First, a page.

Uber has come under fire for allegedly doing little to protect passengers from unscrupulous drivers, and it's determined to improve that reputation -- in some cases, using relatively unusual methods. The ridesharing company's recently hired Head of Global Safety, Philip Cardenas, tells customers that Uber is exploring numerous techniques for verifying drivers, such as biometrics, voice fingerprinting and lie detector tests. "Scientific analysis and technology" should help make up for gaps in background check infrastructure around the world, Cardenas says.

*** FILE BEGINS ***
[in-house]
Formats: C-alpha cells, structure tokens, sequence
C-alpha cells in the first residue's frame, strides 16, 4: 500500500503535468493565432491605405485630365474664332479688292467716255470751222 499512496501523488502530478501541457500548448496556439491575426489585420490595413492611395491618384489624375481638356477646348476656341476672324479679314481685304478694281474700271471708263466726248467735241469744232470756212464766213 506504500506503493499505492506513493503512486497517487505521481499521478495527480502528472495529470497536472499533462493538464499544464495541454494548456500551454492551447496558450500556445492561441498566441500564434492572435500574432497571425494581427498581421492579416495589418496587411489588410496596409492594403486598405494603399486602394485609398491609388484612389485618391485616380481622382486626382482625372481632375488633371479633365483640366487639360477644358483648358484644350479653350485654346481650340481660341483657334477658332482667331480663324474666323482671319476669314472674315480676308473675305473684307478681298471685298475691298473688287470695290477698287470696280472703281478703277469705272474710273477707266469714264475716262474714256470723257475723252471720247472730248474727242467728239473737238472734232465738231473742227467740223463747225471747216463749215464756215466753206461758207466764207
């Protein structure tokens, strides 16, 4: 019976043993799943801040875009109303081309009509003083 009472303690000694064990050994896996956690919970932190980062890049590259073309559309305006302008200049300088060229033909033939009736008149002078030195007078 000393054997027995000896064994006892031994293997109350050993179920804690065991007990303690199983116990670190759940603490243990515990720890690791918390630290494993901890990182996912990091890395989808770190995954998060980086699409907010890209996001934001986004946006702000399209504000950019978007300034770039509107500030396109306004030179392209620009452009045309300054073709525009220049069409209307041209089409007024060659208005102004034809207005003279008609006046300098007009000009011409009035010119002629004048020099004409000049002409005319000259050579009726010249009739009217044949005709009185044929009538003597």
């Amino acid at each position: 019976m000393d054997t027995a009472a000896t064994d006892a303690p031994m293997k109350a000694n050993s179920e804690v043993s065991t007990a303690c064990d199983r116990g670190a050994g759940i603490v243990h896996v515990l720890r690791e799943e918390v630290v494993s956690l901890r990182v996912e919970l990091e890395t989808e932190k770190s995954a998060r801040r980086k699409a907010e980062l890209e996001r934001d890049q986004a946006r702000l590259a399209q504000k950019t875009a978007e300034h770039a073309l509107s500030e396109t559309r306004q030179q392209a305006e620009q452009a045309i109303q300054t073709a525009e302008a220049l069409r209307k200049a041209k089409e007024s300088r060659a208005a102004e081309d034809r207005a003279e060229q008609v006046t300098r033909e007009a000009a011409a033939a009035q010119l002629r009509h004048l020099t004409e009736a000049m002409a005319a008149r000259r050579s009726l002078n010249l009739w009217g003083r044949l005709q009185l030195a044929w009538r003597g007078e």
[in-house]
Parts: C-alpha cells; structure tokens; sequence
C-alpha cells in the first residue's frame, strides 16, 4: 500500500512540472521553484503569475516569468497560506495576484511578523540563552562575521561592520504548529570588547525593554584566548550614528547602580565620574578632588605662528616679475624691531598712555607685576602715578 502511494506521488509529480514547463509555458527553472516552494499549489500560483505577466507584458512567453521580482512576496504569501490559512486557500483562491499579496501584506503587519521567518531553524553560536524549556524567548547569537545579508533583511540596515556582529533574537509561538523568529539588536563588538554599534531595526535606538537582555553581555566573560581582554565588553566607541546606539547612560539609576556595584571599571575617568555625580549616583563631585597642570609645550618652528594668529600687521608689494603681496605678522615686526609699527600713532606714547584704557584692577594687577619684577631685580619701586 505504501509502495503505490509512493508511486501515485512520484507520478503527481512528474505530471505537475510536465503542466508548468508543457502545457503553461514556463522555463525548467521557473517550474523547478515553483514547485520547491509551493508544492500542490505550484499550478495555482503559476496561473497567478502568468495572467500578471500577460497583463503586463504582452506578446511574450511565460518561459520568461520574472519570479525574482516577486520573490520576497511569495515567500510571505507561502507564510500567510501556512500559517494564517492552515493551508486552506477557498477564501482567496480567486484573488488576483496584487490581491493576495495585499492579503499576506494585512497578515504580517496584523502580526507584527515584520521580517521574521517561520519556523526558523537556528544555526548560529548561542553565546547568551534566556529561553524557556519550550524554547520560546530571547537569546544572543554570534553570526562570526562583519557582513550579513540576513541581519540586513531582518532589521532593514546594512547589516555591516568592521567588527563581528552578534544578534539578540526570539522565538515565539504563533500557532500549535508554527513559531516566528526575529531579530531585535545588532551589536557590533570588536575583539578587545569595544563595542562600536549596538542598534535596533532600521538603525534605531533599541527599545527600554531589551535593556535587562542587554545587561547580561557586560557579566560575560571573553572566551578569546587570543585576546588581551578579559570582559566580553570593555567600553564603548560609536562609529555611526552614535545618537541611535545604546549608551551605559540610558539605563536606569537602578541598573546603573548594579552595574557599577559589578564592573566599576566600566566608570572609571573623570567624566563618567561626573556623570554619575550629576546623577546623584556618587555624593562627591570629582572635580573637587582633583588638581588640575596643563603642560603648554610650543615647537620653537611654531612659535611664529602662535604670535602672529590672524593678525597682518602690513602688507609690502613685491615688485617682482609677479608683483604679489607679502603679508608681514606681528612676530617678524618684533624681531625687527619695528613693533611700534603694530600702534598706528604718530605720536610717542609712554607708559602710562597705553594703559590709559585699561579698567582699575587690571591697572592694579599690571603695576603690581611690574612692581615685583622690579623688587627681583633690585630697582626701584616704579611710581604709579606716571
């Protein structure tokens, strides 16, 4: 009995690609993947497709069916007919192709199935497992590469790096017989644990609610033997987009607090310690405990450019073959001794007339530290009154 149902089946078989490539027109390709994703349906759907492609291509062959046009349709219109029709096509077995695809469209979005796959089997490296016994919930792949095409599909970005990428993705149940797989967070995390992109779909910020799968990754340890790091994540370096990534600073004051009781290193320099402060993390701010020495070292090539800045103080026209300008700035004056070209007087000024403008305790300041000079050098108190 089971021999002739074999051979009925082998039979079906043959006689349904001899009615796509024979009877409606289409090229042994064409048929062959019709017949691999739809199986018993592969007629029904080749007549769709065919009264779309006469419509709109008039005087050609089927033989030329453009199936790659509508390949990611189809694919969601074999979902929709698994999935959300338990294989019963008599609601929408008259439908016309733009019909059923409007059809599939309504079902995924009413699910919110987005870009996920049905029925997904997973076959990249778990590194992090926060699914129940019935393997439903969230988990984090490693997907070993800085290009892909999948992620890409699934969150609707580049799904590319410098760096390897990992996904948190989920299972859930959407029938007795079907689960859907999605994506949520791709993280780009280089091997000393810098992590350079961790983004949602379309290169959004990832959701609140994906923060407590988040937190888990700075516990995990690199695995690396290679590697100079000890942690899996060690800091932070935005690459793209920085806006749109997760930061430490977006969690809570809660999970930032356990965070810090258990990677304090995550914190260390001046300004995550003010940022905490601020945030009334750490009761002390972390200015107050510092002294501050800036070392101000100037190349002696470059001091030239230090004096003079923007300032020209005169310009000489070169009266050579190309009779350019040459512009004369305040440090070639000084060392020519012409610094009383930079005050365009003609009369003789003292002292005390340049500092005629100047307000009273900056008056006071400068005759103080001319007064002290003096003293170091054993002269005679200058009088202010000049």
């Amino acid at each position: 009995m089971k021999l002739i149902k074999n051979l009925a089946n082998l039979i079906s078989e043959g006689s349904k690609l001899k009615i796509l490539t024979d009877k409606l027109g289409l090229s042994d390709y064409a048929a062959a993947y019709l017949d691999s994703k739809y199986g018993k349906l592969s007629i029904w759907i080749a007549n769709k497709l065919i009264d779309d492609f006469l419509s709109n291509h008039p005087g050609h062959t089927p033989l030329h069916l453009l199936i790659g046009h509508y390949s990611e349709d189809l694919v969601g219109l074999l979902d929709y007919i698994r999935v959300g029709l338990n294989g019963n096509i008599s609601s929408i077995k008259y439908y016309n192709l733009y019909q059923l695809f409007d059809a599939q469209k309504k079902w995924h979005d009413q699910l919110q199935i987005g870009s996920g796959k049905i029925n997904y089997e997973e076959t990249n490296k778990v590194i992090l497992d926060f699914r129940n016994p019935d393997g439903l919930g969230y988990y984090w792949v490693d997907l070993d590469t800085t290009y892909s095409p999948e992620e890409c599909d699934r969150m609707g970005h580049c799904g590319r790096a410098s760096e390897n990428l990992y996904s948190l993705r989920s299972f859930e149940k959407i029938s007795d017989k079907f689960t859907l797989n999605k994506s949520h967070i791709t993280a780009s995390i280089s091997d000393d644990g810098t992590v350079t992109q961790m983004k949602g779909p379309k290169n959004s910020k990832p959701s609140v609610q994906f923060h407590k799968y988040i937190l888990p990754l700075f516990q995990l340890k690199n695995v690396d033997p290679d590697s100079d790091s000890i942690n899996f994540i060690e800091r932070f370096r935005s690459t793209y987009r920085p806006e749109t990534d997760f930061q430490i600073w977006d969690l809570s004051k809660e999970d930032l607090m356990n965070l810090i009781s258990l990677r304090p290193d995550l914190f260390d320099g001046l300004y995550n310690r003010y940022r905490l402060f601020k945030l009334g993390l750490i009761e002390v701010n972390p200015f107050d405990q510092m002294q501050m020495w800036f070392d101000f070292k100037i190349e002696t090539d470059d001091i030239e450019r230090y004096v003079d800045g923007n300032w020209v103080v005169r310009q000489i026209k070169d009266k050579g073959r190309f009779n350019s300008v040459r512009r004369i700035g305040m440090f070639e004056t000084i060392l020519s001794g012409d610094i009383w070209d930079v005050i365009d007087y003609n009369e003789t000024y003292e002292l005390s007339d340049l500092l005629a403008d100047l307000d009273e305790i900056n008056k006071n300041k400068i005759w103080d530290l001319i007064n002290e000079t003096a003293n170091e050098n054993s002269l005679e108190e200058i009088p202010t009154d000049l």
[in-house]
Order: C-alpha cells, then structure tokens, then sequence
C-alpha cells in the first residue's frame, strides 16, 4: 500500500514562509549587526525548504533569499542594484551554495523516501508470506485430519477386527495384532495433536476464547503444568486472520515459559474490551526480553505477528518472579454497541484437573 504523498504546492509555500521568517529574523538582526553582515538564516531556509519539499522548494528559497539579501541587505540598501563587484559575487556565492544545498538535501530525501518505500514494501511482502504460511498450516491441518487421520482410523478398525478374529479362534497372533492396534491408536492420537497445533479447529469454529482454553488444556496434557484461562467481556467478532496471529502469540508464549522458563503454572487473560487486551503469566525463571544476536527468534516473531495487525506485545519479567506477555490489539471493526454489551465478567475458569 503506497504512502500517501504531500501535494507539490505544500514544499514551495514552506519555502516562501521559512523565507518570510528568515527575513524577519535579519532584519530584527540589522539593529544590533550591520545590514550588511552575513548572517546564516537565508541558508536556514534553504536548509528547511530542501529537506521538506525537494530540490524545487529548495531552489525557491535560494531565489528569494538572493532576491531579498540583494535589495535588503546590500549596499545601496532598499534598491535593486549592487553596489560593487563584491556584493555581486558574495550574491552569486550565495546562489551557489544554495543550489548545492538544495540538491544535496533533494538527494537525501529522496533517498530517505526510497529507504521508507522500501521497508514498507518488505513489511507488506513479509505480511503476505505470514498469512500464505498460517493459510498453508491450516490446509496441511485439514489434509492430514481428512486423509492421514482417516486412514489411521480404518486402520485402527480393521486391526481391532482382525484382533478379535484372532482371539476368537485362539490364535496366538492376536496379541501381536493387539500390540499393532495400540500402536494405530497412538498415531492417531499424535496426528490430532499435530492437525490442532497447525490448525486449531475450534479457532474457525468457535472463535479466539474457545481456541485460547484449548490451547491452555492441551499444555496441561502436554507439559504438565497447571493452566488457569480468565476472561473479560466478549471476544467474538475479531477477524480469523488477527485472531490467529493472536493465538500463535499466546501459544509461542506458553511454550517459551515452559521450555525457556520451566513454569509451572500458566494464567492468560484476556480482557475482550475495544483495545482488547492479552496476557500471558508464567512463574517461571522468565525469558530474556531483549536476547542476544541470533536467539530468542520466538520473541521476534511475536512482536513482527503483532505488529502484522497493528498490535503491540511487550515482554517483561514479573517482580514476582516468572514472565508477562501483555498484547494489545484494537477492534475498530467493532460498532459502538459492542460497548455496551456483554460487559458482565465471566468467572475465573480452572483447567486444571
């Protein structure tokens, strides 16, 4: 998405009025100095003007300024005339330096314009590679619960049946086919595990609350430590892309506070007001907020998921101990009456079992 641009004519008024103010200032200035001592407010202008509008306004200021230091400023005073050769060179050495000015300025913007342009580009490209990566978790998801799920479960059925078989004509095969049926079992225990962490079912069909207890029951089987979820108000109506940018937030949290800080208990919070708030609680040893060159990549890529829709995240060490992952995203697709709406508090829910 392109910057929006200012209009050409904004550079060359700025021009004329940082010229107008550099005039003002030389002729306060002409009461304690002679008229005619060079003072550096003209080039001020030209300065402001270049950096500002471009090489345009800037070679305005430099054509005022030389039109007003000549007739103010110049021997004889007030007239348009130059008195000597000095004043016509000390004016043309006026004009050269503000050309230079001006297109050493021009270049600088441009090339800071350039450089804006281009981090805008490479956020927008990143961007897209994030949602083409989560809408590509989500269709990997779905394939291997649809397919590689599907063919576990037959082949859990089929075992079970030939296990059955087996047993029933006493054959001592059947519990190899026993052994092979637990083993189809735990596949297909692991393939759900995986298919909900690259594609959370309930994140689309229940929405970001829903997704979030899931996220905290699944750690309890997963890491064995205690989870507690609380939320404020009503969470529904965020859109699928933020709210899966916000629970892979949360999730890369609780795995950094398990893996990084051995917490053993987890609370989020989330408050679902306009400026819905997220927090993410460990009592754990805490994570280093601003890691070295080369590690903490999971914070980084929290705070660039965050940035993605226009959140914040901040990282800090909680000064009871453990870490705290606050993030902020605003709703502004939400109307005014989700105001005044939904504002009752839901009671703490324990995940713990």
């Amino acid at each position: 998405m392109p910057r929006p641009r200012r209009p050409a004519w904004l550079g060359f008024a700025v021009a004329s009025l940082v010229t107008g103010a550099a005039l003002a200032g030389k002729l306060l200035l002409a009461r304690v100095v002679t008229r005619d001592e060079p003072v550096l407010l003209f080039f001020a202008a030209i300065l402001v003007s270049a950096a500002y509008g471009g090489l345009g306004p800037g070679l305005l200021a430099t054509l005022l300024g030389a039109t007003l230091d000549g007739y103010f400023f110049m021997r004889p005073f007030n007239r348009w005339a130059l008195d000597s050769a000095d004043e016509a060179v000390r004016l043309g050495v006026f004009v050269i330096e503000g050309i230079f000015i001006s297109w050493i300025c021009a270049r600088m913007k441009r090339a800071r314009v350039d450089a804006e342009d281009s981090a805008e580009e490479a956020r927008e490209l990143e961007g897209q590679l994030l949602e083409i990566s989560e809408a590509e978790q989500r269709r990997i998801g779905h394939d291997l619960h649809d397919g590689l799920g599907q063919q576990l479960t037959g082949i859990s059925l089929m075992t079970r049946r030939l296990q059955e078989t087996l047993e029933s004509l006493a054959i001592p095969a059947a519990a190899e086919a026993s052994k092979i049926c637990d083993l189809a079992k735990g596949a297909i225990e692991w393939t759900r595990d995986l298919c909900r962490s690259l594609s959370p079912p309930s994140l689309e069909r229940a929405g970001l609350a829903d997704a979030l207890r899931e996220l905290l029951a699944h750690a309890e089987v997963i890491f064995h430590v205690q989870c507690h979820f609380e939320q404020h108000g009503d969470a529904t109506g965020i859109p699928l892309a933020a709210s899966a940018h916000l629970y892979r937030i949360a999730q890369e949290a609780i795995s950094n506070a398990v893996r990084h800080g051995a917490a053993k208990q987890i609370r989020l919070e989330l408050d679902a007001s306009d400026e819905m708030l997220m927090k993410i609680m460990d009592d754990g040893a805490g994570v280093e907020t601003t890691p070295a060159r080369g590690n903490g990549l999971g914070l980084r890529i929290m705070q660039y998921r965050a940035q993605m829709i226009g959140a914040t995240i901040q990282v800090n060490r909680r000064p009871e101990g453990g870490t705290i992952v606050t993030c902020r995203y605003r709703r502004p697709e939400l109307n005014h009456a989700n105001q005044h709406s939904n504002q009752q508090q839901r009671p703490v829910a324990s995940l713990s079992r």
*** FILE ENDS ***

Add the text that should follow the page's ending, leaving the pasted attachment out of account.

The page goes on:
The company isn't leaning solely on improved screening to protect you. It's developing an emergency system that will let you quickly reach family (and Uber itself) if you're at risk, and it's also improving its response network with the aim of providing "immediate" support if your ride goes wrong. The combined effort could go a long way toward keeping dangerous drivers away from Uber and giving you more tools to defend yourself. With that said, Uber's intentions and their real-world implementation are two different stories. Lie detectors aren't surefire guarantees that someone is honest, for example, and alerts only work if you can use them in time. It may be a while before you know for sure that Uber's cars are significantly safer.
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